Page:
During a San Francisco kneel-in for George Floyd, a striking visual popped into Patricia Line Diart's mind. And she knew it would bring her to Minneapolis.

"I had this vision of a cape — and it needed to be a humongous cape," said the performance artist/activist also known as Liney.

Twelve feet long, the black cape looks like it's straight out of a Harry Potter novel, but its message — hand-embroidered by Diart — speaks to abuse of power. It's a letter she wrote to her father, who was a white police officer in Baltimore and inflicted domestic violence upon his family.

A lover of dream spaces and the Surrealists, wanted the cape to "create a sort of disconcerting or surreal image." Since the project began last February, she has traveled with it to about 10 locations, predominantly focusing on police stations.

She arrived in Minneapolis April 11, to coincide with the conclusion of Derek Chauvin's trial. But while waiting for a Lyft at the airport, she learned that Daunte Wright had been shot and killed during a police stop.

Diart stopped by the downtown police station, climbing over barricades as it snowed, and knelt on the ground with her cape. The cops agreed to read her cape only if she stood up and placed it on the ground. After reading it, one took photos and said he would show them to others on the force.

She chronicled the experience on her blog, thecape.medium.com, noting that the conversation with police was "difficult and tense, but never did I feel like I might get shot for trespassing or any other minor offense. I believe this is because I am a white woman."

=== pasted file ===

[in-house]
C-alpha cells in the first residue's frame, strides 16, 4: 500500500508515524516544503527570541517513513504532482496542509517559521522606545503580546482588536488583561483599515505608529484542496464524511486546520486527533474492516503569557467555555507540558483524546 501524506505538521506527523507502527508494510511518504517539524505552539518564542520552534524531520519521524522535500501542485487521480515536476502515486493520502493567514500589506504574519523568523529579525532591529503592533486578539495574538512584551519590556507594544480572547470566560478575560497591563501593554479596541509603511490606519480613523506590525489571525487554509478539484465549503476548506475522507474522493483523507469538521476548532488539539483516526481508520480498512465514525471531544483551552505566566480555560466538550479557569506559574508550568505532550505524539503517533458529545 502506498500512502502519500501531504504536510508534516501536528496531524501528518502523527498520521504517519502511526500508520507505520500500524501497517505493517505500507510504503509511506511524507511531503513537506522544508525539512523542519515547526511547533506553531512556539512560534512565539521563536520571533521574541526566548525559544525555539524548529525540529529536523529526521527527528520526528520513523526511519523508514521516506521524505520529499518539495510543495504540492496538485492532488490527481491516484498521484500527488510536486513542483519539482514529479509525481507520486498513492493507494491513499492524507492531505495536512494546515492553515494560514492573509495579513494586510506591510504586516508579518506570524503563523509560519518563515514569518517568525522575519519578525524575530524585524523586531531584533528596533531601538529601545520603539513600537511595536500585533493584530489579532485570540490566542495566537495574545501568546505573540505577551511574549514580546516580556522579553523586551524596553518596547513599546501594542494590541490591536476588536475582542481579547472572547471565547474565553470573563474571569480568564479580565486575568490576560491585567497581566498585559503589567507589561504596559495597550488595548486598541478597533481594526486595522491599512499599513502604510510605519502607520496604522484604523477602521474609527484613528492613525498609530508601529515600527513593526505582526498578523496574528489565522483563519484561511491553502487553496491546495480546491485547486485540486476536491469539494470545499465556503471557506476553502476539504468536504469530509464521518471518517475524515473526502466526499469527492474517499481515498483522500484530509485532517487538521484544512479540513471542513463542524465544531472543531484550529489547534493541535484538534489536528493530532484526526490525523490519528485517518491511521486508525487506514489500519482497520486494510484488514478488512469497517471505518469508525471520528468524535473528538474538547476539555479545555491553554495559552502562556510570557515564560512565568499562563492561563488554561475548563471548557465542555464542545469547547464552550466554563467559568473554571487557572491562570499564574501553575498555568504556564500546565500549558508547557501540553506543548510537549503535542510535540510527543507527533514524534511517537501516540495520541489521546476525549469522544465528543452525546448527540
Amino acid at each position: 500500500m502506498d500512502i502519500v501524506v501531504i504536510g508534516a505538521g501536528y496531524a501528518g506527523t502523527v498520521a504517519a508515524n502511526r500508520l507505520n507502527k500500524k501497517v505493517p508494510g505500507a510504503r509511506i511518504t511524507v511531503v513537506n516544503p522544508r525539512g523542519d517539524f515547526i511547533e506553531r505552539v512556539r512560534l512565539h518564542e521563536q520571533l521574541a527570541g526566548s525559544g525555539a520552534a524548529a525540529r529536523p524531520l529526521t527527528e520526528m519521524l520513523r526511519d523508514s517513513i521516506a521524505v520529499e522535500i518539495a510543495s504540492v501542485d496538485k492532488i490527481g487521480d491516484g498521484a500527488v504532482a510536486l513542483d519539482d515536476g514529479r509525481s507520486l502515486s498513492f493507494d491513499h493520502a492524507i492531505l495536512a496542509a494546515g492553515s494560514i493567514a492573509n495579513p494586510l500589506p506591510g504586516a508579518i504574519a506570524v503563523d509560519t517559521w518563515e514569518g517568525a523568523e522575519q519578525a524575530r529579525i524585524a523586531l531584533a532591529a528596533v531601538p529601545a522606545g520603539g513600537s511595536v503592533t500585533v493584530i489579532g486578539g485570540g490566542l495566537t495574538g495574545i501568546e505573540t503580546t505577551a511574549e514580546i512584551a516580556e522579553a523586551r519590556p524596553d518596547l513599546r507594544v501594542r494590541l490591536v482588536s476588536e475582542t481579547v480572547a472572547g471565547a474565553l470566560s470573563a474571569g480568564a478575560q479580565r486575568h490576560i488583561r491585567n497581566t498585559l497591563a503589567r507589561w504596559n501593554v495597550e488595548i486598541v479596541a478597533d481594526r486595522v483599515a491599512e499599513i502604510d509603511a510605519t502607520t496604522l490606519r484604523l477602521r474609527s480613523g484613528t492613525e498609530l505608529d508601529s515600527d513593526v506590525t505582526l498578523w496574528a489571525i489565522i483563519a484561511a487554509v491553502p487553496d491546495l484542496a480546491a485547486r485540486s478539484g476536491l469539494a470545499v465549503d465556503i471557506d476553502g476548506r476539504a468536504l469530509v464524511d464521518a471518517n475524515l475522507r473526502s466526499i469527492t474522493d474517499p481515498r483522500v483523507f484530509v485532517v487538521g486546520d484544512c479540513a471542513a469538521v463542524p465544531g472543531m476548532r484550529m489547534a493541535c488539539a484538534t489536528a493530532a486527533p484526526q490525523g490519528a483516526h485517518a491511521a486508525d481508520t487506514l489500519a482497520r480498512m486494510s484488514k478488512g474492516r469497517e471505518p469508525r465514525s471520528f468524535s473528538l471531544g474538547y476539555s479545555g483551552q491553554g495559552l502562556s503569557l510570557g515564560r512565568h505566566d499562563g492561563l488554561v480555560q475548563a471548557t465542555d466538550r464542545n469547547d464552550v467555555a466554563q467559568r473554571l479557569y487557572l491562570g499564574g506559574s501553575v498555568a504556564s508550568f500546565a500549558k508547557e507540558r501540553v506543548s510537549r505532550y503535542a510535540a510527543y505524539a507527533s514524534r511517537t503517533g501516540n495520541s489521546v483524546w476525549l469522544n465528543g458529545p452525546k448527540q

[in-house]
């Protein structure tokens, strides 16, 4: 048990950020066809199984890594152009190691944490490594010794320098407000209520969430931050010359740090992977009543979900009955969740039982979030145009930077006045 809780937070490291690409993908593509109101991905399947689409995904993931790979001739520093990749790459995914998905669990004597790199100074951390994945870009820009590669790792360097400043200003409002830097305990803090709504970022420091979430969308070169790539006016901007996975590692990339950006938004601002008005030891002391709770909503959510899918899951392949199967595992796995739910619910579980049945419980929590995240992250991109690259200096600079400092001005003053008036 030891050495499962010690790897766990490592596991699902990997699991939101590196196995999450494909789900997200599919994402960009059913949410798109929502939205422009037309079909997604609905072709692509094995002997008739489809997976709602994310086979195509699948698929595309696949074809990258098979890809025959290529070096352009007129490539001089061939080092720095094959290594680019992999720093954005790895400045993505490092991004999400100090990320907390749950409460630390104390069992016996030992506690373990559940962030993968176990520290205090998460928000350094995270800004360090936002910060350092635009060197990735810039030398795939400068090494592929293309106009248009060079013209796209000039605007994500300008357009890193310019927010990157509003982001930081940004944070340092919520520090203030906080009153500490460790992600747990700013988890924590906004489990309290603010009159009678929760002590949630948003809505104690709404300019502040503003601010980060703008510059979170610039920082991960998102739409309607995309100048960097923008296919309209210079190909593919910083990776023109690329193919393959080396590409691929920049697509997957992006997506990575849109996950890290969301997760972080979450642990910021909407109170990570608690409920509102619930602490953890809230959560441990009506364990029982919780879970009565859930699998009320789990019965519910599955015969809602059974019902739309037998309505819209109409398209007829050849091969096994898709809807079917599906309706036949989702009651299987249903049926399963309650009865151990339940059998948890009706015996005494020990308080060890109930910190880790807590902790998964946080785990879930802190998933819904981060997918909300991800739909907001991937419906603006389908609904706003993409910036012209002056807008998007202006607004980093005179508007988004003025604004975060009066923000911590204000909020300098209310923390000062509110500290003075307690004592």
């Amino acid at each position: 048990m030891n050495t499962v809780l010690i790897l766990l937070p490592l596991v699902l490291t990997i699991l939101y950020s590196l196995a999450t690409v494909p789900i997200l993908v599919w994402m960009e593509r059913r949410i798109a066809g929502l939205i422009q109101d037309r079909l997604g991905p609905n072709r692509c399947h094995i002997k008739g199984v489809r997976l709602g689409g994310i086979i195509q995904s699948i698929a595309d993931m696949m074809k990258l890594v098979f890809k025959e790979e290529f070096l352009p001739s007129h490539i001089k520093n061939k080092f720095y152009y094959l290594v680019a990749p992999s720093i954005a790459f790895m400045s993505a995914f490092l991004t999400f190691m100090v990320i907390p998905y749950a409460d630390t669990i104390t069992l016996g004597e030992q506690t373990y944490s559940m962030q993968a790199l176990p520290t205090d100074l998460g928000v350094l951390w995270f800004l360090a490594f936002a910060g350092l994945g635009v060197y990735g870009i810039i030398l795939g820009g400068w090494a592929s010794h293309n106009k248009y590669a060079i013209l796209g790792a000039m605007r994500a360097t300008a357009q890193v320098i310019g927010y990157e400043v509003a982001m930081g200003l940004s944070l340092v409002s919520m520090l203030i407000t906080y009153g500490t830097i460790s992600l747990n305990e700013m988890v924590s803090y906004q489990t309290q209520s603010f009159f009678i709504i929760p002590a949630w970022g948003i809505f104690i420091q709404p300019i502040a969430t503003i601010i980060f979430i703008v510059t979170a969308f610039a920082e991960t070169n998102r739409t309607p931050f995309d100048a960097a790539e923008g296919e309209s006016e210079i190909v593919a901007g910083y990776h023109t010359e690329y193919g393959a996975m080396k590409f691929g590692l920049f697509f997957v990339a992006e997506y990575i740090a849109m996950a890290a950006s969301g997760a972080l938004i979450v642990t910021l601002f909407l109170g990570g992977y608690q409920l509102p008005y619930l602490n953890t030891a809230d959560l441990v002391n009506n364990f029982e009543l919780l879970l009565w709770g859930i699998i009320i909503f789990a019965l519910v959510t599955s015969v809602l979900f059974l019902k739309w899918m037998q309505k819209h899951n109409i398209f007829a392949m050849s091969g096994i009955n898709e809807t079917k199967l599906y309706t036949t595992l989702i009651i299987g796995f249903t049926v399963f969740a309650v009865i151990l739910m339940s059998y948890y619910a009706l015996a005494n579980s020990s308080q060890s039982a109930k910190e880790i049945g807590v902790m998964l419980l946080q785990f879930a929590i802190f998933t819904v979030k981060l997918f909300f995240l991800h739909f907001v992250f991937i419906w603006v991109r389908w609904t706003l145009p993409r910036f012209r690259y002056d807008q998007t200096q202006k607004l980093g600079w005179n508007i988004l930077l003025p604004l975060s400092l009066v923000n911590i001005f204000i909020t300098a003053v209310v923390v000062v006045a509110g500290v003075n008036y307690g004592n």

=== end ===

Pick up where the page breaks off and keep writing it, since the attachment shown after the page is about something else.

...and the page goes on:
Acknowledging her white privilege, she pointed to the systemic racial injustice that her project addresses.

"Some people have been moved to tears," she said. "They put their arm around me. Some have talked about their own trauma. Some people don't read the cape and they give me the thumbs up. ... When I'm kneeling, there's an alliance. They don't even need to read the cape."

Another day, she kneeled at the Hennepin County Government Center, feeling the tense situation unfolding. She went to the police station at Brooklyn Center, where she kneeled in front of barricades, snipers and ground police, so that people could read the cape.

Before leaving April 17, she visited Walker Art Center, gathering her cape and relishing the performance artists who have come before her.

She believes the cape performance will continue for a long time.

"It's not about one cop, it's not about all cops. It's about systems of power."